Alzheimer's Disease is the most common cause of dementia in the world, and epidemiological studies project that by 2050, the number of patients with AD will quadruple (Brookmeyer et al., 2007). AD is currently incurable, but decades of research into the causes of AD strongly suggest that beta-amyloid is a key player in the development of Alzheimer's disease (Hardy and Selkoe, 2002). Thus, there is intense interest in identifying factors that modulate beta-amyloid, with the goal of slowing the development or progression of this devastating illness.
Emerging evidence suggests an important and bidirectional relationship between sleep and Alzheimer's disease. It has long been recognized that patients with Alzheimer's disease have reduced and fragmented sleep at night. However, more recent data suggests that poor sleep may promote the development of Alzheimer's disease (Ju et al., 2014). We have been studying this issue in collaboration with Dr. Adam Spira, who is in the Johns Hopkins Bloomberg School of Public Health and who specializes in sleep and cognition in older adults.
Working with Drs. Susan Resnick, Luigi Ferrucci, and Eleanor Simonsick and the Baltimore Longitudinal Study of Aging cohort, we determined that older adults that report reduced or poor quality sleep have an increased amount of beta-amyloid in their brains, as measured by positron emission tomography (PET) scans (Spira et al., 2013). In the figure to the left, mean PET PiB images show increased amyloid burden in those subjects who report sleeping less than 6 hours nightly (Spira et al., 2013).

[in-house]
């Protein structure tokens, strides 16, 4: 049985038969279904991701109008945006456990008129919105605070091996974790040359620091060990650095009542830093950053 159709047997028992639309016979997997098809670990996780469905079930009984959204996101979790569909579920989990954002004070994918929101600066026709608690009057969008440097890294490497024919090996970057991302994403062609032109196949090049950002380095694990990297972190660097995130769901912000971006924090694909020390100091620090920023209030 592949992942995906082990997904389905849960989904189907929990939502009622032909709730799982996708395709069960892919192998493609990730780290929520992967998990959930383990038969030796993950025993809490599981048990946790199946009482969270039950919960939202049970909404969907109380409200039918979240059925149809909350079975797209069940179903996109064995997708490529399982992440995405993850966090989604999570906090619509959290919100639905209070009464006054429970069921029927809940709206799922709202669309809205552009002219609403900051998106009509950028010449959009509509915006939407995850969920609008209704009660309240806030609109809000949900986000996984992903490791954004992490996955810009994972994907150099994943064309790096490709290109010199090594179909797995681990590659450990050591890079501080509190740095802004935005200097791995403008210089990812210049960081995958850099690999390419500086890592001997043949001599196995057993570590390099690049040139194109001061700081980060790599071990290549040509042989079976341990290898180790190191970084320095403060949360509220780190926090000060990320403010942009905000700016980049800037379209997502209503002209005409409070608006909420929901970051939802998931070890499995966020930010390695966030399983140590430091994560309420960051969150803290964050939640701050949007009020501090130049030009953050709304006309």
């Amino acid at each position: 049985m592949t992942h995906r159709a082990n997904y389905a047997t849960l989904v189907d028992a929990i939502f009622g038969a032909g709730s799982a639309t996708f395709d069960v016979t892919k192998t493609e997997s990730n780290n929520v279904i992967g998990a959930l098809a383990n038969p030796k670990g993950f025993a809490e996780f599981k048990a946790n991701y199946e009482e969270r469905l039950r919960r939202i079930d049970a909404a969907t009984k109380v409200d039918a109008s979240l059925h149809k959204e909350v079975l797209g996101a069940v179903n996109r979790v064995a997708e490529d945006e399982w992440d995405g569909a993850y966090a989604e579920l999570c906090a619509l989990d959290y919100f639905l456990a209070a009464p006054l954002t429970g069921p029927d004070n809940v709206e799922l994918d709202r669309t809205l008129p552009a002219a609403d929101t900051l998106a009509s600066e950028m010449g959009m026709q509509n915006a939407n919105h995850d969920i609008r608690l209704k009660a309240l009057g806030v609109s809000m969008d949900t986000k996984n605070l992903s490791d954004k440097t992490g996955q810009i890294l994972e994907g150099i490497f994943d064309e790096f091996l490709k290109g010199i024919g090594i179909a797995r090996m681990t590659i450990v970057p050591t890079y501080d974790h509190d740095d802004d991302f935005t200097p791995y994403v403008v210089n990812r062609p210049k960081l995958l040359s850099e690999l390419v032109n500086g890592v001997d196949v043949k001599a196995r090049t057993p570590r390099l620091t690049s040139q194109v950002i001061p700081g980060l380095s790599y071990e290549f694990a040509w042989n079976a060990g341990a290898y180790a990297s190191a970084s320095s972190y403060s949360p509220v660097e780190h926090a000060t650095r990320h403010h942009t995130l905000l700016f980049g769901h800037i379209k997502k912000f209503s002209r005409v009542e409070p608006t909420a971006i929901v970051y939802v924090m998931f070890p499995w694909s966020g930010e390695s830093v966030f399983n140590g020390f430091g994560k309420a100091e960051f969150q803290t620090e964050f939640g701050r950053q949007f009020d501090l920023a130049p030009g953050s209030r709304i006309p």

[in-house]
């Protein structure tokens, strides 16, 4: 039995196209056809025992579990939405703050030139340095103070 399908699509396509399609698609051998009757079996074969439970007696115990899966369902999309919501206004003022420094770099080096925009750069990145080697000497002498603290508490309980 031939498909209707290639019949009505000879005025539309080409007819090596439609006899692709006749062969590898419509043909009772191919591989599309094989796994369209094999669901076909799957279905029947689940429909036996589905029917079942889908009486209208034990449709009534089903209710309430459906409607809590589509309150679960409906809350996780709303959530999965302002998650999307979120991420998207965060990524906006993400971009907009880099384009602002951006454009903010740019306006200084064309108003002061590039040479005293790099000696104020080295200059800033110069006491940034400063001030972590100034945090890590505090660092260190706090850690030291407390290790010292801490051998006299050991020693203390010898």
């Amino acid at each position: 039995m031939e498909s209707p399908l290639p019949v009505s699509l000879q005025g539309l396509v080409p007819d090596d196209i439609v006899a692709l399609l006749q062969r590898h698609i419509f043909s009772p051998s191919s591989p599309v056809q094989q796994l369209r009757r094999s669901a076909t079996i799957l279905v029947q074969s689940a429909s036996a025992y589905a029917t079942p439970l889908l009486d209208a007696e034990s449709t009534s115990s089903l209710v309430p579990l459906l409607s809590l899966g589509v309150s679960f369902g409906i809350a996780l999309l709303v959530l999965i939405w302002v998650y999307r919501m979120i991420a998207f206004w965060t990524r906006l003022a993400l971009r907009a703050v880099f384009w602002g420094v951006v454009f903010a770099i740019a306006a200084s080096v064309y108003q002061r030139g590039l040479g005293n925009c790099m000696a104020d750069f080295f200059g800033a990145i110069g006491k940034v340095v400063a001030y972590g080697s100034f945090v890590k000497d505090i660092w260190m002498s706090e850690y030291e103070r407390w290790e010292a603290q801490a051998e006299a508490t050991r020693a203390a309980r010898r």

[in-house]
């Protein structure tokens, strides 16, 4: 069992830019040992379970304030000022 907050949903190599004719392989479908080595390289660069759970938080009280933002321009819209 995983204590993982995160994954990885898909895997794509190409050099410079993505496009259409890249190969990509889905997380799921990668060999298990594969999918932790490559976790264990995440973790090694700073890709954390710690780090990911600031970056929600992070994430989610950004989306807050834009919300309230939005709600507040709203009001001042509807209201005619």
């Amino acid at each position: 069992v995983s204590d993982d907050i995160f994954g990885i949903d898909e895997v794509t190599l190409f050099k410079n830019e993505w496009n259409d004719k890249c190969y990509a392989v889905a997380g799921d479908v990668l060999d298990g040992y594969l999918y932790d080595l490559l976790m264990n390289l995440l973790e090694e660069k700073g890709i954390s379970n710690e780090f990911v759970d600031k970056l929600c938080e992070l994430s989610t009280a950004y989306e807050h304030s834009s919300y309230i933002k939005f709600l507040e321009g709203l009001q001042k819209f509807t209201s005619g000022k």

We have also examined the relationship between sleep and beta-amyloid using a Drosophila model of AD, and our data support a bidirectional relationship between sleep and AD (Tabuchi et al., 2015). These studies have uncovered a crucial role for neuronal excitability in mediating the increase in beta-amyloid caused by reduced sleep. By exploiting the power of fly genetics and the wide array of molecular tools available, we hope to uncover the mechanisms by which poor sleep can worsen the progression of AD. Ultimately, if sleep is an important modulator of beta-amyloid, this would have significant clinical implications, as pharmacological and behavioral therapies exist to improve sleep.
You can read more about the relationship between Sleep and Alzheimer's Disease here.
Despite its importance and prevalence, research into the mechanisms and potential therapies for Alzheimer's Disease remains woefully underfunded. In addition to our research on Sleep and Alzheimer's disease, we are constantly working with other investigators at Johns Hopkins to develop novel therapies for this incurable disease.
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